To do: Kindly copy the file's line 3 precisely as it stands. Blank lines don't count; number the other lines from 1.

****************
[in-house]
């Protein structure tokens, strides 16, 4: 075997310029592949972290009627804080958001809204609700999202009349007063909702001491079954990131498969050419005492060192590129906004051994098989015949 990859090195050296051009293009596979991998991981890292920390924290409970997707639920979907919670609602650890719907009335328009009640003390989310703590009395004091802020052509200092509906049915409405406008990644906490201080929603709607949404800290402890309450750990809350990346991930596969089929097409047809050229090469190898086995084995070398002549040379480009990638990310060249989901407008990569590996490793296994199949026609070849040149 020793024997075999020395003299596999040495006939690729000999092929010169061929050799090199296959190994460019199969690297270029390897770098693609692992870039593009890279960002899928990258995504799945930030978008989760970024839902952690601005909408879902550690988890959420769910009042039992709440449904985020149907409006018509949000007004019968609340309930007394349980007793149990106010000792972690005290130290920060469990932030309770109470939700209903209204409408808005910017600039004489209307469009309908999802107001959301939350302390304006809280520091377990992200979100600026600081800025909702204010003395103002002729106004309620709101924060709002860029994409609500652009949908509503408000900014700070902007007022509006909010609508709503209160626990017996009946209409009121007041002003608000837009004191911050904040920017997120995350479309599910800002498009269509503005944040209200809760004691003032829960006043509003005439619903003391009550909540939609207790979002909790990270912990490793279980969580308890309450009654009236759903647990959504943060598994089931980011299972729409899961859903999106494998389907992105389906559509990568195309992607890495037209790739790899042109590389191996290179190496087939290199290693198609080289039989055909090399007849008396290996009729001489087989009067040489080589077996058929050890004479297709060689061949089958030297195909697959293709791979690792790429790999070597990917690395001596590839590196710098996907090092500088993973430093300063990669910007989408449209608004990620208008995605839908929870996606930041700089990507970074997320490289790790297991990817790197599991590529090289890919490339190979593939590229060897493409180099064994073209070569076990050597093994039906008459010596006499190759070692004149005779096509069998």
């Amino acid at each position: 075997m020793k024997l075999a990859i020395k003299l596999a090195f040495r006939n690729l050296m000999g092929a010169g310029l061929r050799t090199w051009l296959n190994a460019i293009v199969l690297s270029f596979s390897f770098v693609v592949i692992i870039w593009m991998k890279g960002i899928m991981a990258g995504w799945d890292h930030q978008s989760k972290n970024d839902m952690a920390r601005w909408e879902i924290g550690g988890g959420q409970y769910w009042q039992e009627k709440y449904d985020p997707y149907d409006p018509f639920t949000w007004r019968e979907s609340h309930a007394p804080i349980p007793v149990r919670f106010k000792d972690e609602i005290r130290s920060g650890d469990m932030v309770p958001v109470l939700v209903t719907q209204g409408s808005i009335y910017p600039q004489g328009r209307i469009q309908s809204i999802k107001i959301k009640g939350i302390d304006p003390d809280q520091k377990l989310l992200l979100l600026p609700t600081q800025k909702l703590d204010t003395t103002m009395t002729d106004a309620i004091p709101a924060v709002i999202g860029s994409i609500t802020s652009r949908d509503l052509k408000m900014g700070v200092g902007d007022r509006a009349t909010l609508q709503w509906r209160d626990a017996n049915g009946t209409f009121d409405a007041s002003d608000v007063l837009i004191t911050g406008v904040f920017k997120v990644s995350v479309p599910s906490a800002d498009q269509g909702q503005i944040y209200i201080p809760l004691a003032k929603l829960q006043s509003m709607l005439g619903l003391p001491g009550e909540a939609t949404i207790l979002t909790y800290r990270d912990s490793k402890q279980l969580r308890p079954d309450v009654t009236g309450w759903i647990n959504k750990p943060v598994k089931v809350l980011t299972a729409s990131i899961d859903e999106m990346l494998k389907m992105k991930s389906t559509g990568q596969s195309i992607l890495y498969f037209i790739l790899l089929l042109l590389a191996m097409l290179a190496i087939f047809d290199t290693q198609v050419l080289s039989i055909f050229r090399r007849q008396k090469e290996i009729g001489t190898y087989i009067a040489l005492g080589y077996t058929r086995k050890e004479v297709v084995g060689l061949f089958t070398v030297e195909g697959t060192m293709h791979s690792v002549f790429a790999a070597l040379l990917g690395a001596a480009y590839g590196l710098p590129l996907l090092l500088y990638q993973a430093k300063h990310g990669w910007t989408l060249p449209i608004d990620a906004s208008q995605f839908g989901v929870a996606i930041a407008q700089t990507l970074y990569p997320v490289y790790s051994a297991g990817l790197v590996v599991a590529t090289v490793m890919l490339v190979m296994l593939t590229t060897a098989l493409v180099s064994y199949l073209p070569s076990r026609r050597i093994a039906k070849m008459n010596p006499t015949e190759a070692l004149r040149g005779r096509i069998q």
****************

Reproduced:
């Amino acid at each position: 075997m020793k024997l075999a990859i020395k003299l596999a090195f040495r006939n690729l050296m000999g092929a010169g310029l061929r050799t090199w051009l296959n190994a460019i293009v199969l690297s270029f596979s390897f770098v693609v592949i692992i870039w593009m991998k890279g960002i899928m991981a990258g995504w799945d890292h930030q978008s989760k972290n970024d839902m952690a920390r601005w909408e879902i924290g550690g988890g959420q409970y769910w009042q039992e009627k709440y449904d985020p997707y149907d409006p018509f639920t949000w007004r019968e979907s609340h309930a007394p804080i349980p007793v149990r919670f106010k000792d972690e609602i005290r130290s920060g650890d469990m932030v309770p958001v109470l939700v209903t719907q209204g409408s808005i009335y910017p600039q004489g328009r209307i469009q309908s809204i999802k107001i959301k009640g939350i302390d304006p003390d809280q520091k377990l989310l992200l979100l600026p609700t600081q800025k909702l703590d204010t003395t103002m009395t002729d106004a309620i004091p709101a924060v709002i999202g860029s994409i609500t802020s652009r949908d509503l052509k408000m900014g700070v200092g902007d007022r509006a009349t909010l609508q709503w509906r209160d626990a017996n049915g009946t209409f009121d409405a007041s002003d608000v007063l837009i004191t911050g406008v904040f920017k997120v990644s995350v479309p599910s906490a800002d498009q269509g909702q503005i944040y209200i201080p809760l004691a003032k929603l829960q006043s509003m709607l005439g619903l003391p001491g009550e909540a939609t949404i207790l979002t909790y800290r990270d912990s490793k402890q279980l969580r308890p079954d309450v009654t009236g309450w759903i647990n959504k750990p943060v598994k089931v809350l980011t299972a729409s990131i899961d859903e999106m990346l494998k389907m992105k991930s389906t559509g990568q596969s195309i992607l890495y498969f037209i790739l790899l089929l042109l590389a191996m097409l290179a190496i087939f047809d290199t290693q198609v050419l080289s039989i055909f050229r090399r007849q008396k090469e290996i009729g001489t190898y087989i009067a040489l005492g080589y077996t058929r086995k050890e004479v297709v084995g060689l061949f089958t070398v030297e195909g697959t060192m293709h791979s690792v002549f790429a790999a070597l040379l990917g690395a001596a480009y590839g590196l710098p590129l996907l090092l500088y990638q993973a430093k300063h990310g990669w910007t989408l060249p449209i608004d990620a906004s208008q995605f839908g989901v929870a996606i930041a407008q700089t990507l970074y990569p997320v490289y790790s051994a297991g990817l790197v590996v599991a590529t090289v490793m890919l490339v190979m296994l593939t590229t060897a098989l493409v180099s064994y199949l073209p070569s076990r026609r050597i093994a039906k070849m008459n010596p006499t015949e190759a070692l004149r040149g005779r096509i069998q």